Ukrainian forces have also repelled seven attacks in the direction of Donetsk and Luhansk in the contested Donbas region of eastern Ukraine.

Further, over the past 24 hours, Ukrainian troops have destroyed three Russian tanks, two armored personnel carriers, two artillery systems and one Orlan-10 drone, according to the military.

Russian troops have also begun partially withdrawing from the Kyiv Oblast and heading towards Belarus, including leaving Hostomel, where there is an airport. However, the military is also accusing withdrawing Russian soldiers of taking stolen civilian property and vehicles with them.

However, despite Ukrainian counterattacks and Russian talks of shifting their forces away from the capital, the Pentagon in a press briefing stressed that "Kyiv is still very much under threat from airstrikes."

Further, residents of the cities and villages in the Kyiv Oblast that have been retaken by Ukrainian forces were told by the Interior Ministry not to return home just yet, as there are concerns of Russian forces having left behind landmines, Ukrinform reported.

Russian forces are withdrawing from the Chernihiv region of northern Ukraine but have not yet left entirely, the local governor said in a video address on Friday.

"Air and missile strikes are (still) possible in the region, nobody is ruling this out," Governor Viacheslav Chaus said, adding that Ukrainian forces were entering and securing settlements previously held by Russian troops.

Chaus said it was still too early for Ukrainian forces in the Chernihiv region to let their guard down as Russian troops "are still on our land."  

Russians leave Chernobyl

All Russian forces have reportedly left the site of the Chernobyl nuclear power plant and exclusion zone as of late Thursday evening, Interfax reported. Most troops had already left on Thursday, though the Ukrainian official responsible for the exclusion zone said that witnesses still spotted some Russians in the area on Friday.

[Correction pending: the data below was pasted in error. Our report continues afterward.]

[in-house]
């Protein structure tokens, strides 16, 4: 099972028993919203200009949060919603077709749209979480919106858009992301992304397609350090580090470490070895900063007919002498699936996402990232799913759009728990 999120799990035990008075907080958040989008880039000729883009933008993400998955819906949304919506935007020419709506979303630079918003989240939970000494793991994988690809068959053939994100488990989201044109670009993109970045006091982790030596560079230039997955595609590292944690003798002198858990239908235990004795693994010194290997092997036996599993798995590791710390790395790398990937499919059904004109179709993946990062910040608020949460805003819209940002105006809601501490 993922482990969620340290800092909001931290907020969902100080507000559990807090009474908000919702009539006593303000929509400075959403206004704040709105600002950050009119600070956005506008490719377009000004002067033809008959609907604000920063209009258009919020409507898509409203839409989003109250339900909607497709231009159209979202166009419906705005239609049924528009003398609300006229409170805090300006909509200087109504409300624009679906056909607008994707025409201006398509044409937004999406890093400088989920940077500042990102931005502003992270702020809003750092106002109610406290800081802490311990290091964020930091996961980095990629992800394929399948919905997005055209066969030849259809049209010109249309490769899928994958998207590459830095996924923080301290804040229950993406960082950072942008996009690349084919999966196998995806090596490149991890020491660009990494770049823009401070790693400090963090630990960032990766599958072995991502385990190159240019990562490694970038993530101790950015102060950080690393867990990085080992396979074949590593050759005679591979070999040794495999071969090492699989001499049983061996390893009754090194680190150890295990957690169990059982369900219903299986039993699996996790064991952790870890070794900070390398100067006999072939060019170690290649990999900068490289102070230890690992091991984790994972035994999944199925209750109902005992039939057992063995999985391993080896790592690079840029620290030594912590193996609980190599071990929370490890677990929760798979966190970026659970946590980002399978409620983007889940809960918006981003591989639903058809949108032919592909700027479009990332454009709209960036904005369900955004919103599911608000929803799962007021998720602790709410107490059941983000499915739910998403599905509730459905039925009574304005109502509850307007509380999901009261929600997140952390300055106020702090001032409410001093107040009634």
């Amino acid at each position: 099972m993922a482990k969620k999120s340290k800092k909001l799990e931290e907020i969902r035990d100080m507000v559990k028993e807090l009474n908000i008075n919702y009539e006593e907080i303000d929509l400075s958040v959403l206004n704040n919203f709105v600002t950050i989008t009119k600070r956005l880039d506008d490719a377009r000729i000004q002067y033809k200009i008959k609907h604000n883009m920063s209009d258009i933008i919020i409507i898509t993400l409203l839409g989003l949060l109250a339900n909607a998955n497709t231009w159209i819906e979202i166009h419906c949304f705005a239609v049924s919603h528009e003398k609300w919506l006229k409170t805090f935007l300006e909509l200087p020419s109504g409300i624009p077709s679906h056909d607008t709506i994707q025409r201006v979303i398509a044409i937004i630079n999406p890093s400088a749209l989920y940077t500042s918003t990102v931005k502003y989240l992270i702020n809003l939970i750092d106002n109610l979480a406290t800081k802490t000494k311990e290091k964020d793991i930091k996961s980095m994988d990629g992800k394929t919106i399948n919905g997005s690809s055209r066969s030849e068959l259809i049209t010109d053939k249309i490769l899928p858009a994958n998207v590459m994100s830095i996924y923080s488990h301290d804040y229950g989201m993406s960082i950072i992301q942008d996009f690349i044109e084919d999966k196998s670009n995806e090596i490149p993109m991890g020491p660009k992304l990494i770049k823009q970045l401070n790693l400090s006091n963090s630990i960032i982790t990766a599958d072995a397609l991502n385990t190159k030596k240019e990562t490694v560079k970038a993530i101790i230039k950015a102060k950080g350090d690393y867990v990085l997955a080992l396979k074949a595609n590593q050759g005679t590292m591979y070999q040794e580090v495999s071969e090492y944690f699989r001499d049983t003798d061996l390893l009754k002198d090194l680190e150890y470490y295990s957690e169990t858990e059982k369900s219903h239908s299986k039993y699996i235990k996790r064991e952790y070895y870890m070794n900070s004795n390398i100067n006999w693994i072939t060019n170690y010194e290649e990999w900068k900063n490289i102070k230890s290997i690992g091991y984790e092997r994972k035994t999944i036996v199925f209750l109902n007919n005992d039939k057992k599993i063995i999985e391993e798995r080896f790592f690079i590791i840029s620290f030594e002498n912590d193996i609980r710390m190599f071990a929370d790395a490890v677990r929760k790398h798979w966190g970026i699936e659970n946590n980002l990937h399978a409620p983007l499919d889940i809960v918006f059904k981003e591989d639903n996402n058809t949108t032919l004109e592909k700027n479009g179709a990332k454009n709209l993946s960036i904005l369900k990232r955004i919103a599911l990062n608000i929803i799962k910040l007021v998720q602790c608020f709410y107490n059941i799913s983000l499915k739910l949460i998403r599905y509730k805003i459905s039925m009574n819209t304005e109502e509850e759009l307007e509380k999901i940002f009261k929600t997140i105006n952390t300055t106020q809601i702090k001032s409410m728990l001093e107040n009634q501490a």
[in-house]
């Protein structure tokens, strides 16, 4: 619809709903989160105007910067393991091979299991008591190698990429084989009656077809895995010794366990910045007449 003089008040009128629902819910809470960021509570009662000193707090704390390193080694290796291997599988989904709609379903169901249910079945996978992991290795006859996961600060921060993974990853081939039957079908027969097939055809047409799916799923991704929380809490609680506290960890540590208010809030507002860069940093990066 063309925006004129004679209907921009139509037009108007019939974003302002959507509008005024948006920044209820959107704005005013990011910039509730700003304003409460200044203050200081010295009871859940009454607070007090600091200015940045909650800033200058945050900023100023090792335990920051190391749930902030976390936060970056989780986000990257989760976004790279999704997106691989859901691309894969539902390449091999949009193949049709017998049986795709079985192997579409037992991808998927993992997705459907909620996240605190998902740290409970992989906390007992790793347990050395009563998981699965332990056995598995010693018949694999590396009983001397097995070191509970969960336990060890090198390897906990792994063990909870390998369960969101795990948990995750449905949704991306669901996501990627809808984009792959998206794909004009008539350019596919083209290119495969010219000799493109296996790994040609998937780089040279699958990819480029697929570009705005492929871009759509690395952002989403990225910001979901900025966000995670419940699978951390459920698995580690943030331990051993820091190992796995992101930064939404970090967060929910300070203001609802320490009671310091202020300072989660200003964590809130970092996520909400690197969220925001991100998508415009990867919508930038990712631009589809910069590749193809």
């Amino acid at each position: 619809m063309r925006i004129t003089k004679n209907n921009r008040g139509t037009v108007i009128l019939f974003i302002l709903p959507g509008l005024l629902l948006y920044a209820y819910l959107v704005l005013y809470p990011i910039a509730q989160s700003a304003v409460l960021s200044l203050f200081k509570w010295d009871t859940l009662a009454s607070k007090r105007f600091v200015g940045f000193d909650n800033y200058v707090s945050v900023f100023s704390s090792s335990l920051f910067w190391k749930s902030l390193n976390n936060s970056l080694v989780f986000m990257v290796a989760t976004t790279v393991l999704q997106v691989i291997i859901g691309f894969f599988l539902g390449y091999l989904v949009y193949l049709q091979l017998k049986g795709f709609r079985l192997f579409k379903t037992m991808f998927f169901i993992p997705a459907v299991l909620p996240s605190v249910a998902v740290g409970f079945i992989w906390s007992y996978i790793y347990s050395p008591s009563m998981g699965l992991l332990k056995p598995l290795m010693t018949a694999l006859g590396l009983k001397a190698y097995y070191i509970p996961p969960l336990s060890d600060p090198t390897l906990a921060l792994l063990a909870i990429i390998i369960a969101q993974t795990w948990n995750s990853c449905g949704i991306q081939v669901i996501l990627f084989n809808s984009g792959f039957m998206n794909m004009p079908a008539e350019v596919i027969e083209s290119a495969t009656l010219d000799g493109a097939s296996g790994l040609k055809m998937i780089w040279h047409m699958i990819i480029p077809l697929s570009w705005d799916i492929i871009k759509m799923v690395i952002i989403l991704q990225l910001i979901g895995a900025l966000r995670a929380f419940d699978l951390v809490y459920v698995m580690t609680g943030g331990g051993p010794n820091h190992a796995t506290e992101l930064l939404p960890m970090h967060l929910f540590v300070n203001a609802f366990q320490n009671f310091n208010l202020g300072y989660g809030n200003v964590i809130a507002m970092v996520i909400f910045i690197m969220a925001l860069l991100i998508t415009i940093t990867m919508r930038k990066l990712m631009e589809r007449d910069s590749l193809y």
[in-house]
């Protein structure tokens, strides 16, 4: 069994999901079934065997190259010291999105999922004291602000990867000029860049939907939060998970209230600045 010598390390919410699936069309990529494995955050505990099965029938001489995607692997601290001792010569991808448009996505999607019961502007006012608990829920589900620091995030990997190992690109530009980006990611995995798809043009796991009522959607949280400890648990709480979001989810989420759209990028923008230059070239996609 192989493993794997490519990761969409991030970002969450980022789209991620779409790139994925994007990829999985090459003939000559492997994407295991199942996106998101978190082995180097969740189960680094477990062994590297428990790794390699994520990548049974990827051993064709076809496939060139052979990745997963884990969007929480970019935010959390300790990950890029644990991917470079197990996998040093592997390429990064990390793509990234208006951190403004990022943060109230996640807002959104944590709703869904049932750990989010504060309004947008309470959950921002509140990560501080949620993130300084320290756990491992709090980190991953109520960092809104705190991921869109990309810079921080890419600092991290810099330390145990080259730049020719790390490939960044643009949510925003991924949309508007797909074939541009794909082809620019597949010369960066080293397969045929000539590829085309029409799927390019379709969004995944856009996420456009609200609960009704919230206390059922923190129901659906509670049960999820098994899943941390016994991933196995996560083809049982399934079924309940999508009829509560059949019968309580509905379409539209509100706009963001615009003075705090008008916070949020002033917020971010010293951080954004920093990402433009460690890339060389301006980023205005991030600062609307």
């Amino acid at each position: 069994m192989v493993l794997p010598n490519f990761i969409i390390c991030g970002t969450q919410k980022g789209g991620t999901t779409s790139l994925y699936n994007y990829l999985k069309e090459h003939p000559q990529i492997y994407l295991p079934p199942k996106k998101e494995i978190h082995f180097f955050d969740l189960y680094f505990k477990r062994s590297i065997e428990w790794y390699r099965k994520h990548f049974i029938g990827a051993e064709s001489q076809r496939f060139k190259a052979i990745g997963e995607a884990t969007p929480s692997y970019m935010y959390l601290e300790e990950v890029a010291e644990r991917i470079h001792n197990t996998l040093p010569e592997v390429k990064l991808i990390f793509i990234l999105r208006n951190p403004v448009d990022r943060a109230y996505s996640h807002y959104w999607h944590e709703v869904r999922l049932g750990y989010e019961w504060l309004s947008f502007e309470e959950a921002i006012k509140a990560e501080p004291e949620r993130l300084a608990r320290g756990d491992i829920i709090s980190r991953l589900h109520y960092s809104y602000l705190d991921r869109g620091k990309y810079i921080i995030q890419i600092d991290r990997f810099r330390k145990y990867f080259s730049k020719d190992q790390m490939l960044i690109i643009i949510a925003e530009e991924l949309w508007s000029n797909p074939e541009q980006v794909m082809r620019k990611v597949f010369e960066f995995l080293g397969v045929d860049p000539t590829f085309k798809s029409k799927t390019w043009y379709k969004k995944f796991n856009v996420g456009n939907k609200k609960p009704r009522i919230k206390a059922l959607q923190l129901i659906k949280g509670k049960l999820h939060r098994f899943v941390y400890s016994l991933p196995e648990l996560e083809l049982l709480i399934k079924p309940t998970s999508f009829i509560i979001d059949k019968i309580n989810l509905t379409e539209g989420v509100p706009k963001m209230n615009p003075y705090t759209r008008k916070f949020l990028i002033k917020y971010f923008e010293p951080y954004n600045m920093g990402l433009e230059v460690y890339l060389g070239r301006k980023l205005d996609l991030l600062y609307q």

Yevhen Kramarenko confirmed on national television that the Russian forces that occupied the power station after invading Ukraine on Feb. 24 had left the plant itself but said some troops had been seen in the exclusion zone outside the territory of the decommissioned power station.

However, despite reports of them leaving, the Russian forces were accused of engaging in widespread looting, stealing equipment and other valuables.

Russian troops were reported by Ukraine's nuclear agency Energoatom to have dug trenches in the forest in the exclusion zone, which is among the most heavily irradiated areas at the site. This has resulted in Russian troops needing to be pulled out after being exposed to heavy radiation, Interfax reported.

The Chernobyl nuclear power plant was the site of the worst nuclear disaster in history, which continues to impact the environment today.

Fighting in the South and East

Despite these gains, the fighting continues, especially in the South and East. A briefing by the Pentagon highlighted the areas around the major cities of Kharkiv, Mykolaiv and especially Mariupol, which have been undergoing near-constant bombardments and attacks by Russian forces.

The besieged city of Mariupol is undergoing a severe humanitarian crisis due to the shortage of key supplies such as water, food, electricity and medicine. Humanitarian aid shipments sent to relieve the city have yet to arrive. 

An aide to the mayor of Mariupol said on Friday the besieged southern Ukrainian city remained closed for anyone trying to enter and was "very dangerous" for anyone trying to leave.

Petro Andryushchenko said Russian forces had since Thursday been preventing even the smallest amount of humanitarian supplies from reaching trapped residents, making clear a planned "humanitarian corridor" had not been opened.